If you’re trying to shoot an opponent and there are many baiters on the screen, keep firing constantly.  This, combined with the presence of so many baiters, will slow the machine down so much that it will be relatively easy to avoid the baiters.  Remember, however, that some of the objects on the screen can be hypered to the edge of the radar scanner.  For this reason, it isn’t a good idea to be firing constantly when bombers come onto a screen full of baiters.  The bombers make a big contribution to slowing down the machine, and as the last objects to have appeared, they may be hypered right off the screen.

Baiters and Mutants

The combination of a baiter and a mutant is the game of Defender’s most deadly duo.  Part of the reason for this is that the moves used to shoot baiters and mutants are completely different: mutants are best shot with the quick reverse maneuver, which involves a sudden vertical jerk in your motion, while baiters are best handled by long, sweeping horizontal moves that throw them into your line of fire.

When you are faced with a mutant and one ore more baiters, try to shoot the mutant first.  This frees you up horizontally, so that you can deal effectively with the baiters.  There are two important things to remember in this situation: (1) the mutant will come to you, so it isn’t necessary to move towards him, which could make you vulnerable to the baiter squeeze play, and (2) the closer you stay to a baiter, the less chance that he will try to run into you.

What this means is that you should try to stay as still as possible, and let the mutant come to you.  Don’t try to shoot the mutant from a distance, because your vertical strafing motion will make you a tempting target for a kamikaze baiter.  Just stay still, no matter how close the baiter is, and wait for an opportunity to use the mutant quick reverse move.

Baiters and Swarmers

Shooting a baiter is also very difficult in the presence of a cloud of swarmers.  The safest approach is to run from the swarmers and lead the baiter into a less congested part of the planet’s air space, where there’s room to maneuver.  Or, if the baiter appears while you’re in the swarmer follow position, try to shoot him without losing the follow.  Be ready to reverse and abandon the follow if the baiter tries to pin you against the top or bottom of the screen.

The best way to handler the combination of baiters and swarmers is to see it coming ahead of time and avoid it.  If you are approaching a cloud of swarmers, and know that a baiter is due to appear, stay away from the swarmers until the baiter beams in.  By watching the radar closely, you should be able to shoot the baiter as soon as he appears.  Then go straight to the swarmers and try to finish them off with the follow move before the next baiter appears.  This buys you the maximum amount of baiter-free time to use on the swarmers.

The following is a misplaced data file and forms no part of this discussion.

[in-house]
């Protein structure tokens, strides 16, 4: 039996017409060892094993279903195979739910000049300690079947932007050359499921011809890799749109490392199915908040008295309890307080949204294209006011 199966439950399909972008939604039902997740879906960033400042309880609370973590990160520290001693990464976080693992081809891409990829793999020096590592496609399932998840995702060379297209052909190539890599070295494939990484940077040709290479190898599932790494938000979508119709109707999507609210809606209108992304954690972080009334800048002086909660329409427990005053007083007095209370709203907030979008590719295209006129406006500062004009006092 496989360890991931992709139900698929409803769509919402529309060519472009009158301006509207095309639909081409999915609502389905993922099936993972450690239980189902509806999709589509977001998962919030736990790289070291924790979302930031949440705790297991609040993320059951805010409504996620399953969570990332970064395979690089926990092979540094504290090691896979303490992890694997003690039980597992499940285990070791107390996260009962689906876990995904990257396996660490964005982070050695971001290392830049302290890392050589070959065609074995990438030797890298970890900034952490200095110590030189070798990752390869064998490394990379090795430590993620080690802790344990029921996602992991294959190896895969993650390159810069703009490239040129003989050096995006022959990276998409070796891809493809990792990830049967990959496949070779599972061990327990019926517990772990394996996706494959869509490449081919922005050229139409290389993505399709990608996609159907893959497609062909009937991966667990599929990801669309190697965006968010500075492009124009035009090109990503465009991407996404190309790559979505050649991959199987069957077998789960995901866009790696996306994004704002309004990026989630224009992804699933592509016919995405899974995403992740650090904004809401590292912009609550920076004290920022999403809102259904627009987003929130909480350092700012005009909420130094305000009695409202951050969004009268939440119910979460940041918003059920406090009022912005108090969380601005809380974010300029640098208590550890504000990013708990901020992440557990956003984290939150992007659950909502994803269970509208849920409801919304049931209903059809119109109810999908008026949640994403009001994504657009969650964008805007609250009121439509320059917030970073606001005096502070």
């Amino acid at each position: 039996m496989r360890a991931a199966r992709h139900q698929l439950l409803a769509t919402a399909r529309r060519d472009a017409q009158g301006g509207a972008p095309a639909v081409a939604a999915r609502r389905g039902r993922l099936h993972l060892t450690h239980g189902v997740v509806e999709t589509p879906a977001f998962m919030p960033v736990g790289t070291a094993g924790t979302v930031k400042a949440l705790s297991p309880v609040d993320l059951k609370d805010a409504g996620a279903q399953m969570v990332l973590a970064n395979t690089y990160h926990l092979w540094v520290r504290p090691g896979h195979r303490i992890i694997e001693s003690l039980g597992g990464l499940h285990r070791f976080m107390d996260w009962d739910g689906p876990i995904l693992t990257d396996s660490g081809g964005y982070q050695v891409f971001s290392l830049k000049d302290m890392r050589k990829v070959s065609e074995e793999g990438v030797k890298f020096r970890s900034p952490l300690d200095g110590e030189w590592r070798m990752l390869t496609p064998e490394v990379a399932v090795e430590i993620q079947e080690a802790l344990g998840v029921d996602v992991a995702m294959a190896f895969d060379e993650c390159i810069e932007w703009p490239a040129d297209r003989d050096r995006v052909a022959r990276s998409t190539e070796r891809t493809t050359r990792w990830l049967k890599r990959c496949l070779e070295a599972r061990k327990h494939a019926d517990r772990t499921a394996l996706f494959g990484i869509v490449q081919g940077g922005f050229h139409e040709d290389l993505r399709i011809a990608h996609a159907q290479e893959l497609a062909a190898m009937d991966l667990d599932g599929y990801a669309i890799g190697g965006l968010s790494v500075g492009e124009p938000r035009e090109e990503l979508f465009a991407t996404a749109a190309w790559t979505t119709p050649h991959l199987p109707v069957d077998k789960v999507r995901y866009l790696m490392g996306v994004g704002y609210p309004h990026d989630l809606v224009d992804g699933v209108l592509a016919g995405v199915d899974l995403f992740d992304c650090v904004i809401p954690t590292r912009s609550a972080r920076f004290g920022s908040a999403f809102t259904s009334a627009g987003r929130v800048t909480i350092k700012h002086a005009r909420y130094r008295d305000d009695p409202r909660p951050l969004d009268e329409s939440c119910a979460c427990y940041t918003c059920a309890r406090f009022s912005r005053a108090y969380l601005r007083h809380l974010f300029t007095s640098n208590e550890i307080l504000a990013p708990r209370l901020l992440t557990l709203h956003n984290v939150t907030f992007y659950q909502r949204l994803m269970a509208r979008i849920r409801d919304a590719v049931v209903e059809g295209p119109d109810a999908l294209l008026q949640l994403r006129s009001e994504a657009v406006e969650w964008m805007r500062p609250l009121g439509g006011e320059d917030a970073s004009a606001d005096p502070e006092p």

Even if you wait and draw the baiter out ahead of time, you may get a baiter before you finish off a cloud of swarmers.  If the last swarmer is moving at a steep angle across the screen, it’s very important to have the courage to try cheating on the follow (see Chapter 5).  If you just follow the swarmer to the topic edge of the screen, the baiter will easily pin you if you don’t hit the swarmer before he wraps around.

Expect Baiters

No matter how good a Defender player you become, you’re going to have baiters to deal with, in every game you play.  In fact, unless you’re exceptionally quick and an accurate shot, you’ll rarely make it through a single wave without shooting one or more baiters.  Consequently, you should look at baiters as an expected part of every attack wave.  This is simply a matter of attitude, but its effect on your baiter-shooting success can be significant.  Don’t think of the end of each wave as a race against the clock, trying to finish without a baiter.  Instead, look forward to that baiter (or those baiters) as the most challenging and interesting part of each attack wave.

← Chapter 6: BombersTable of Contents • Chapter 8: Catching Humanoids →
Defender: The Last Word Copyright © 1982 by Doug Mahugh. All Rights Reserved.